Dear Christian, are you studying your city?

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Alex Early

Alex Early

I planted Four Corners Church in Newnan, Georgia, three and a half years ago with Acts 29. Our church plant was a bit peculiar being that the calling to plant was birthed out of first seeing an interview in 2006 with Pastor Mark where he described his week of ministry as a pastor who was on mission in the city, reaching the broken, burned out, and hopelessly lost. After that I was convicted: I quit my easy church job, got a job at a bar, and started reaching out. Before long, I had a vision and planted the church in Newnan, factoring in a one-year leave where Jana and I moved to London to pursue my second master’s degree in hermeneutics at the London School of Theology. The church was planted and today has over 300 in weekly attendance. Jana and I have been married for eight years and have two kids. Our daughter is Tovah (2), and our son Jude (13 months). I joined the Lead Pastor Residency Program because I deeply love the ministry of Mars Hill and now have the oppurtunity to serve as the lead pastor of Mars Hill Ballard.

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comment_post_ID); ?> I like it Mac and do agree with your opinions on the matter. Thanks much
— winston
comment_post_ID); ?> In this era, we have the opportunity of professional church staff today who utilize their gifting to shape the image and atmosphere of the church organization. But the 100% real impact on the church visitors is genuine evidence of changed lives by the gospel and the active growing discipleship (just as it was in the first century church). One demonstration is financially rich believers ministering equally together with poor believers (how odd, and incredibly miraculous; all humble and bow at the foot of the cross.). It is the awesome contrast of church members vocations, race, gender, age, maturity, gifting, humility that demonstrates to visitors "there is a Spirit in the place". That first-time guest list of 10 are "physical excuses", not spiritual excuses. Those don't tell the story. The condition of facilities and publicly greeting people have zero to do with it. The power of God in and through believers lives dedicated to impact other people with their relationship bridge-building of acceptance of the lost around them. Empowered believers are infectious, loving, helpful, giving, self-less, dynamic, compelling, bold, Christ-filled. As I have been in many church settings domestically and internationally, the facilities can be poor, and yet the fellowship can still be rich. We need to operate with first church humility. People come to Christ on His terms, not on our human abilities of hospitality. A huge catastrophe in a community, disaster relief brings lots of people into churches – many come to the church in those terrible conditions no matter the physical condition of the local church. Off the condition of facility, and onto the condition of God's people (living stones).... and everything else will grow.... and the other physical issues will be corrected by the staff.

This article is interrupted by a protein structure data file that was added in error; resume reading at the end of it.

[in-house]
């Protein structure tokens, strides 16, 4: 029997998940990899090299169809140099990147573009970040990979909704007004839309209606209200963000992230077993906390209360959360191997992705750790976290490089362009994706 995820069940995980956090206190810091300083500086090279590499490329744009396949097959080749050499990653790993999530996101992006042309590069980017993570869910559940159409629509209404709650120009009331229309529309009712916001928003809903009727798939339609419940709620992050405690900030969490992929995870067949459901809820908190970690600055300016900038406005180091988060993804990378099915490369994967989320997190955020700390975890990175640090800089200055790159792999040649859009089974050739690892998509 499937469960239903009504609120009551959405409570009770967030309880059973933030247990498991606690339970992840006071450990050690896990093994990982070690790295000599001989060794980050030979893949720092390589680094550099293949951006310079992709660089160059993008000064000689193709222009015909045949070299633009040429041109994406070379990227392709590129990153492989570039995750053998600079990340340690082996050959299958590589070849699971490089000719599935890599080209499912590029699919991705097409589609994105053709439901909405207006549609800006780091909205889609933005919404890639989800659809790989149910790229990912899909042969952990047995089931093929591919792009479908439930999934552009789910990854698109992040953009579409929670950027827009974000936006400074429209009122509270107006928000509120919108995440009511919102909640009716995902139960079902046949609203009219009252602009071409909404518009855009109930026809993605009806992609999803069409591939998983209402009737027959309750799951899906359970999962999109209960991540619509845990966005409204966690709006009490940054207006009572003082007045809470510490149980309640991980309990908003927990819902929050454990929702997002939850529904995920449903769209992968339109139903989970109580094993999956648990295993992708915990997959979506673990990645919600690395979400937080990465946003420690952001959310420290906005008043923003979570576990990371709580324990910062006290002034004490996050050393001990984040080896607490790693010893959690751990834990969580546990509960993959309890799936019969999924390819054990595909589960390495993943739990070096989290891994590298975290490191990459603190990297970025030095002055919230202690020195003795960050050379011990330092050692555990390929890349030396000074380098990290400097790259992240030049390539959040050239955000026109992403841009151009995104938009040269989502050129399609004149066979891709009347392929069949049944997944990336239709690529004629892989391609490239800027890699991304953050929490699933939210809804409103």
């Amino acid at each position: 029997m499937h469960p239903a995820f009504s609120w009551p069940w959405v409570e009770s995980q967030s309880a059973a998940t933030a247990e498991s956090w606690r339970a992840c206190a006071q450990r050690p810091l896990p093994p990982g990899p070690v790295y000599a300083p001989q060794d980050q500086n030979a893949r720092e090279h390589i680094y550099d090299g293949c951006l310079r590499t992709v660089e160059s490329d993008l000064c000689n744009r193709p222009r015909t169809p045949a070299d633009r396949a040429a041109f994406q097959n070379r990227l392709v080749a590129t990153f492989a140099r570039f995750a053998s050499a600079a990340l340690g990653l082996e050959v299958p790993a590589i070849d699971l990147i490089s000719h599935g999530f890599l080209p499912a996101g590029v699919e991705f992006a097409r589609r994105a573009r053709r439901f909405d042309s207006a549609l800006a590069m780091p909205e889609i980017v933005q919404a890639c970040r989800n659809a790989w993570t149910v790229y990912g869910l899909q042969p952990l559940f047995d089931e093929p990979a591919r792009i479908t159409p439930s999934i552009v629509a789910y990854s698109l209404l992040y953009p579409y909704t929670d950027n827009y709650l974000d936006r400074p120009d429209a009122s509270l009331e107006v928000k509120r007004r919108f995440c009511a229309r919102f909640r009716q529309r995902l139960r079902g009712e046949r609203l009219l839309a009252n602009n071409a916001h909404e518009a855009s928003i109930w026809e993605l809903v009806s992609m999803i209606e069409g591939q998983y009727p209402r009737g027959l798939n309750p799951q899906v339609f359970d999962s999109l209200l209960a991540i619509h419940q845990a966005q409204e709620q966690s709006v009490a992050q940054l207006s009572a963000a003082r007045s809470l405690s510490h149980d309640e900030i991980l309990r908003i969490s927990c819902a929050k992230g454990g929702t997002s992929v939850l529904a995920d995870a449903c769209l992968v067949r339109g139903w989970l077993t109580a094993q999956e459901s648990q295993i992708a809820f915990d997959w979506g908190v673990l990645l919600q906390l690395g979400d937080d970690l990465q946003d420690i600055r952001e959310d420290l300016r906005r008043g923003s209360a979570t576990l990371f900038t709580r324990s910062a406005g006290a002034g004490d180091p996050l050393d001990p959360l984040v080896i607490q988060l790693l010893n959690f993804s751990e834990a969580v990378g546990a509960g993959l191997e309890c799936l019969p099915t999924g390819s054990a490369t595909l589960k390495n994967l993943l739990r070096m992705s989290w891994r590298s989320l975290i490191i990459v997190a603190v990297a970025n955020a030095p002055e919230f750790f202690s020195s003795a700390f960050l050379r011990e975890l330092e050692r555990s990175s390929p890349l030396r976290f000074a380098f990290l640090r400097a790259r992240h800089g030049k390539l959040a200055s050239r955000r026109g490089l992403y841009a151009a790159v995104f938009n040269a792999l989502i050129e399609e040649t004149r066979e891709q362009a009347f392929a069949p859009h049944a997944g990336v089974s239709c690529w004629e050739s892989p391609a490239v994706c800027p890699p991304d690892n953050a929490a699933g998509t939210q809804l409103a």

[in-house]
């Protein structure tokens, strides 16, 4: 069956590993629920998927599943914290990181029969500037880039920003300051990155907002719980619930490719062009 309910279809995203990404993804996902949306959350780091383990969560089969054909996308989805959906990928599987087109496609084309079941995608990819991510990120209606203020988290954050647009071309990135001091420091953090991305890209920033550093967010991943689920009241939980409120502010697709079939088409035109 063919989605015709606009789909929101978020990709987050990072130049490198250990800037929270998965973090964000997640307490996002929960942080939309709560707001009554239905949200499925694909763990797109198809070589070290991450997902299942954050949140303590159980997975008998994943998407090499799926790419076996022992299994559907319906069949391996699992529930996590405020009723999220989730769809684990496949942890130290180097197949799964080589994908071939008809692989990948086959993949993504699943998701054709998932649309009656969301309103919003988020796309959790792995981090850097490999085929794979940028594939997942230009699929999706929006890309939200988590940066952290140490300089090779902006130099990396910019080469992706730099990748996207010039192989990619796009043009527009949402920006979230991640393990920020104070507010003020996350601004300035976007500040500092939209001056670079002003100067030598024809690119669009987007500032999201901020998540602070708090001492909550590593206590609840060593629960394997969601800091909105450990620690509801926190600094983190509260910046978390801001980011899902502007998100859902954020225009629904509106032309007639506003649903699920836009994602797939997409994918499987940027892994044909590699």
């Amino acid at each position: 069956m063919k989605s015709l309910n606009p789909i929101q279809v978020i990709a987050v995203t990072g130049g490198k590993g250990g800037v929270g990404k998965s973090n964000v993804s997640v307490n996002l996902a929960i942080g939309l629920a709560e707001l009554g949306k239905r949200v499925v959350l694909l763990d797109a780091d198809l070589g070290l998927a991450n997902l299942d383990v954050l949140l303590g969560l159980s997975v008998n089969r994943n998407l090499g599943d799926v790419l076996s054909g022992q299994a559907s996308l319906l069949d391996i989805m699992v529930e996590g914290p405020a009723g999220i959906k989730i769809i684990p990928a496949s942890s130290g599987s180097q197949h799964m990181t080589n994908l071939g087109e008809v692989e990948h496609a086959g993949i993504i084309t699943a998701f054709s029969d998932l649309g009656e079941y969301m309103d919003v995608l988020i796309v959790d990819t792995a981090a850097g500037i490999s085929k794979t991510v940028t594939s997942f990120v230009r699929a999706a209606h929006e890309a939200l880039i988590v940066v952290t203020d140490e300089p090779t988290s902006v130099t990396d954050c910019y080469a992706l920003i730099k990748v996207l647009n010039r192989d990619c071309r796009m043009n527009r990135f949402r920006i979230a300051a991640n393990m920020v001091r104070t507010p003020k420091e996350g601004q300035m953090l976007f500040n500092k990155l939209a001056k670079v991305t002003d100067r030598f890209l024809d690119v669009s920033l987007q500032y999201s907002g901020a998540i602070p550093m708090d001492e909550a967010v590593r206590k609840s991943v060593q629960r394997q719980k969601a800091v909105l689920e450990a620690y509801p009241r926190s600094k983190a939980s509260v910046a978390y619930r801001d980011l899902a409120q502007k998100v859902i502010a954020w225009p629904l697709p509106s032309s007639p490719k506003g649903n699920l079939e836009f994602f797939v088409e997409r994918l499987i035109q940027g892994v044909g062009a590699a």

— Russ Wright
comment_post_ID); ?> "While I understand the intent behind this phrase" Expound please. What do you understand to be the intent behind that phrase?
— Ken